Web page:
She lifted her head, cautious as a runner stealing home, and stared.

“Are you all right, Caitlin?” I asked.  When she didn’t answer, I repeated the question.

She shook her head. “You hit me.”

I told her no. I hadn’t. I mean, she was grabbing the wheel. We’d almost creamed the Bronco. I had to get her off me before we got killed.

“Because you were driving off the bridge,” she said.

I laughed and said she knew me better. . . I’d never do it for real. Besides, we’d have crashed the guardrail, and I’d have gotten killed for wrecking the car.

“But you hit me, Nick.” She leaned out the window toward the sideview mirror to see if her cheek was getting red.

And it was. I didn’t expect it to be red, but it was—a little. I hadn’t hit her hard, just enough to get her off me. I said, “Don’t you know you shouldn’t grab the wheel when someone’s driving?”

“But I thought—“

She was pretty shaken. Mad maybe? I pulled her close. “Sorry I freaked you out, Kittycat.  I forget you aren’t used to guys. You don’t know we play rough sometimes.” She kept protesting, and I said, “You know what I was thinking? I wanted to buy you a ring. You know, like a symbol, since we’re going together. What’s your birthstone?”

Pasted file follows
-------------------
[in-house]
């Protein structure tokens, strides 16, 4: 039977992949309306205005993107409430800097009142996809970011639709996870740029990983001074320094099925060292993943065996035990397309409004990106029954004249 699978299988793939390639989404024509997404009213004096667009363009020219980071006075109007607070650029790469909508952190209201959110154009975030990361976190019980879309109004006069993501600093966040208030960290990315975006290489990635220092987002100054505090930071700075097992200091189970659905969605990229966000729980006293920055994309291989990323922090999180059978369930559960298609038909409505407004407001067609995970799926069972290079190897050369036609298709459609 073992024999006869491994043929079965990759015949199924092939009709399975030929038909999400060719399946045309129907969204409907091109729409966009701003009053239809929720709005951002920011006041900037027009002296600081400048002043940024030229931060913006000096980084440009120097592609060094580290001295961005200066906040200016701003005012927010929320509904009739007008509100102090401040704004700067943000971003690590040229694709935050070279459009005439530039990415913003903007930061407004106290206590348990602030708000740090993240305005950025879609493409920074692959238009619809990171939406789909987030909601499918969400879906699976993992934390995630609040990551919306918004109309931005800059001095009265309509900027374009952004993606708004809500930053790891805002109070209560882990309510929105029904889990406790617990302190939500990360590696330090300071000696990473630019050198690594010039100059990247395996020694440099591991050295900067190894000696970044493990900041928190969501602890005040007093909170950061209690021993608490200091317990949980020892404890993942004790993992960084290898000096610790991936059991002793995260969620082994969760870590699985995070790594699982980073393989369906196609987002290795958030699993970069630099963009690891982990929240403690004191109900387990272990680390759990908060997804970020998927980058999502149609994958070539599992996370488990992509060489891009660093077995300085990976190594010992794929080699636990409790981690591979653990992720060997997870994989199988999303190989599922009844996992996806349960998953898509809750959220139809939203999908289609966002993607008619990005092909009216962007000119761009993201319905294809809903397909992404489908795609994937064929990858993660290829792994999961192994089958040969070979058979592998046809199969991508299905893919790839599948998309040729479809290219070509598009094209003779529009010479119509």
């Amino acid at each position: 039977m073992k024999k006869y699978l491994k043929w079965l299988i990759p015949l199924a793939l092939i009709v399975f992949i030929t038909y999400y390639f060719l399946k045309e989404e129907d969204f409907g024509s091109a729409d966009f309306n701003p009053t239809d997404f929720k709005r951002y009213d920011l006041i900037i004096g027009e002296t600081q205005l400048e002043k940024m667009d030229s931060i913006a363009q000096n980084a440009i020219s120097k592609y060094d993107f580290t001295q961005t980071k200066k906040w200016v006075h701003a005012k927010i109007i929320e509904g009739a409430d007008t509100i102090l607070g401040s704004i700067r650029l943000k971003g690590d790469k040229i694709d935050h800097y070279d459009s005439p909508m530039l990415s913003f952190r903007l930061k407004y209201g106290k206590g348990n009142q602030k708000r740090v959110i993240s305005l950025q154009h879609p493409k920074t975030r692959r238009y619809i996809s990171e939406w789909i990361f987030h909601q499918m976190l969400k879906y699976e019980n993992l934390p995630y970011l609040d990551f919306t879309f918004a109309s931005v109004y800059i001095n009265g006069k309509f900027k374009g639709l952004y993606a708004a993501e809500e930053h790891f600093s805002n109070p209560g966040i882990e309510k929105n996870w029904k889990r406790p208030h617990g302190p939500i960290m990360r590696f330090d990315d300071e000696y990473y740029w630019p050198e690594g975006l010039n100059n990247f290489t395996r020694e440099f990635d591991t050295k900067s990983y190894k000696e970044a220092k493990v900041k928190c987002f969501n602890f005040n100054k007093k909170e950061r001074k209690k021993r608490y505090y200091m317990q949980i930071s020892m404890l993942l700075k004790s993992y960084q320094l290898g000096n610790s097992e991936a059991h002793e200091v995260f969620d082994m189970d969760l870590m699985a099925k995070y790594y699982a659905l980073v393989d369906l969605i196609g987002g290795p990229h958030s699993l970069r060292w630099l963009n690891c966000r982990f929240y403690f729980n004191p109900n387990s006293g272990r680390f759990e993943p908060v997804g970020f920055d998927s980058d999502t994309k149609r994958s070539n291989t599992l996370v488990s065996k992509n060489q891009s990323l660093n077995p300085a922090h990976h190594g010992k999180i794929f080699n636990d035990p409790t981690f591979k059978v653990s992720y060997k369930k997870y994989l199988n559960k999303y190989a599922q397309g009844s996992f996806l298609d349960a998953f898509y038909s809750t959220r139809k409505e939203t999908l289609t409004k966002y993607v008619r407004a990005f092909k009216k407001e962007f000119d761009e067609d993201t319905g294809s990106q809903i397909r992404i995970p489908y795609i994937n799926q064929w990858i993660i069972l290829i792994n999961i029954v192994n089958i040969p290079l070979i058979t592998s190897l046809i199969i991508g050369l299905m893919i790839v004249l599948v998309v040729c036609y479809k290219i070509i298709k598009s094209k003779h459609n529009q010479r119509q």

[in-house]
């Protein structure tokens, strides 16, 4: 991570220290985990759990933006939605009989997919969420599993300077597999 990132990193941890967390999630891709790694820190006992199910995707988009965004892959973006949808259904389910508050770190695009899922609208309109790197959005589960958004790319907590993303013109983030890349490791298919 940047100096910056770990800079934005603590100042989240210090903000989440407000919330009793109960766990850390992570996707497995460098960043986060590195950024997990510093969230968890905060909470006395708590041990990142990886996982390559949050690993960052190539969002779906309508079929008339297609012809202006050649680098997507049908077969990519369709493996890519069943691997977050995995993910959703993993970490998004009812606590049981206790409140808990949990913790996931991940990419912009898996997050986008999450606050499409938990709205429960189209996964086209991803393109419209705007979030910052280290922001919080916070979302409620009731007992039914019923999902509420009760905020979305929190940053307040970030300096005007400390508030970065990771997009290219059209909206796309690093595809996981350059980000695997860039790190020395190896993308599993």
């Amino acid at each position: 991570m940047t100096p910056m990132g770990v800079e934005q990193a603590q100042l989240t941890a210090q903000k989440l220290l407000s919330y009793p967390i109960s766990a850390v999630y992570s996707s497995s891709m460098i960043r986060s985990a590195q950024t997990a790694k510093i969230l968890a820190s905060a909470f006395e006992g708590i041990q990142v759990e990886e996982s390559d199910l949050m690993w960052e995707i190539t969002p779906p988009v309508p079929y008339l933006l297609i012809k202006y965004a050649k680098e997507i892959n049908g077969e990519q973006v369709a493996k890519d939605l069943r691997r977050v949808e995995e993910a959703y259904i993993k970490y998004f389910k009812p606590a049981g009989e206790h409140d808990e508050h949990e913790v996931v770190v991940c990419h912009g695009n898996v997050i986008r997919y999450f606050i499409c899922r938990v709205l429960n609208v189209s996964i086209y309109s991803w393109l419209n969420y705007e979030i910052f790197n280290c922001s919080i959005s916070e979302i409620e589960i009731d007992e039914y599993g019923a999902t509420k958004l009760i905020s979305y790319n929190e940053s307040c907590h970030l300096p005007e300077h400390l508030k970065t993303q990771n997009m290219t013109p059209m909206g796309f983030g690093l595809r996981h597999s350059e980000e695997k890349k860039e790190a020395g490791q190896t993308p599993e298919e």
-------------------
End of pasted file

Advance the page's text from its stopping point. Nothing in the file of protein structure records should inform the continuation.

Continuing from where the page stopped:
Still, she stared like her life was flashing before her eyes. “You hit me, Nick.”

I kissed her. She drew away, and I pulled her back. “Your birthday’s in February, right?  I’ll ask the jeweler what the stone is.”

I held her close until she stopped struggling. The sun was down, but it wasn’t dark enough for a moon, and we crossed bridges connecting the islands, Big Pine Key, Plantation Key, Key Largo. Then we drove through mainland Miami a while. When we reached home, the sky above Rickenbacker Causeway was black, and Caitlin slept on my shoulder.

For the Amazon page and reviews, please click here.

For a teacher’s guide from the author’s website, please click here.